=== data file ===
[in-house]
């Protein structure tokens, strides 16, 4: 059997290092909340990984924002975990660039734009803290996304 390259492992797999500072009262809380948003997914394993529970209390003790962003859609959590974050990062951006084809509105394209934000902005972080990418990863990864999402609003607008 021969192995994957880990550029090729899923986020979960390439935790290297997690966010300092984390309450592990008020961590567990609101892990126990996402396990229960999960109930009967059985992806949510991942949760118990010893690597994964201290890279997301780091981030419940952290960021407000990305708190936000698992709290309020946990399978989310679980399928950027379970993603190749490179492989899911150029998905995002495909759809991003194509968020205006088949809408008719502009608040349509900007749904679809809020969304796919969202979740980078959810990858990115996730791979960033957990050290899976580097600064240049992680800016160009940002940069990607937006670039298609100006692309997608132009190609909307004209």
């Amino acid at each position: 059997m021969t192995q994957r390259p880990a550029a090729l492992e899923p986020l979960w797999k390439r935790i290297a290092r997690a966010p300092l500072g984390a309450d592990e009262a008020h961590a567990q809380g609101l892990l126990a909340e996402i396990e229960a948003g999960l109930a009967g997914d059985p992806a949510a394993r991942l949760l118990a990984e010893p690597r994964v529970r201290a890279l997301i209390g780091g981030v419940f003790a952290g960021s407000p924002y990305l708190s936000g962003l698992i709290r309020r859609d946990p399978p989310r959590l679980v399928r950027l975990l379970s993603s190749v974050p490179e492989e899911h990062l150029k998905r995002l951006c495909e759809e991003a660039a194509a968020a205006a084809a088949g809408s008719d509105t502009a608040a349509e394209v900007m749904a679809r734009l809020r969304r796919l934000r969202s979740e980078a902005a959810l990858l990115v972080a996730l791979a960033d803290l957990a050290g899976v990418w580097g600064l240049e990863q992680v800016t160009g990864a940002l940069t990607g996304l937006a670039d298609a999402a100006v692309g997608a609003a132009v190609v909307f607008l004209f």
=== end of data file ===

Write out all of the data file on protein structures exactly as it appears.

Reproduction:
[in-house]
């Protein structure tokens, strides 16, 4: 059997290092909340990984924002975990660039734009803290996304 390259492992797999500072009262809380948003997914394993529970209390003790962003859609959590974050990062951006084809509105394209934000902005972080990418990863990864999402609003607008 021969192995994957880990550029090729899923986020979960390439935790290297997690966010300092984390309450592990008020961590567990609101892990126990996402396990229960999960109930009967059985992806949510991942949760118990010893690597994964201290890279997301780091981030419940952290960021407000990305708190936000698992709290309020946990399978989310679980399928950027379970993603190749490179492989899911150029998905995002495909759809991003194509968020205006088949809408008719502009608040349509900007749904679809809020969304796919969202979740980078959810990858990115996730791979960033957990050290899976580097600064240049992680800016160009940002940069990607937006670039298609100006692309997608132009190609909307004209």
């Amino acid at each position: 059997m021969t192995q994957r390259p880990a550029a090729l492992e899923p986020l979960w797999k390439r935790i290297a290092r997690a966010p300092l500072g984390a309450d592990e009262a008020h961590a567990q809380g609101l892990l126990a909340e996402i396990e229960a948003g999960l109930a009967g997914d059985p992806a949510a394993r991942l949760l118990a990984e010893p690597r994964v529970r201290a890279l997301i209390g780091g981030v419940f003790a952290g960021s407000p924002y990305l708190s936000g962003l698992i709290r309020r859609d946990p399978p989310r959590l679980v399928r950027l975990l379970s993603s190749v974050p490179e492989e899911h990062l150029k998905r995002l951006c495909e759809e991003a660039a194509a968020a205006a084809a088949g809408s008719d509105t502009a608040a349509e394209v900007m749904a679809r734009l809020r969304r796919l934000r969202s979740e980078a902005a959810l990858l990115v972080a996730l791979a960033d803290l957990a050290g899976v990418w580097g600064l240049e990863q992680v800016t160009g990864a940002l940069t990607g996304l937006a670039d298609a999402a100006v692309g997608a609003a132009v190609v909307f607008l004209f």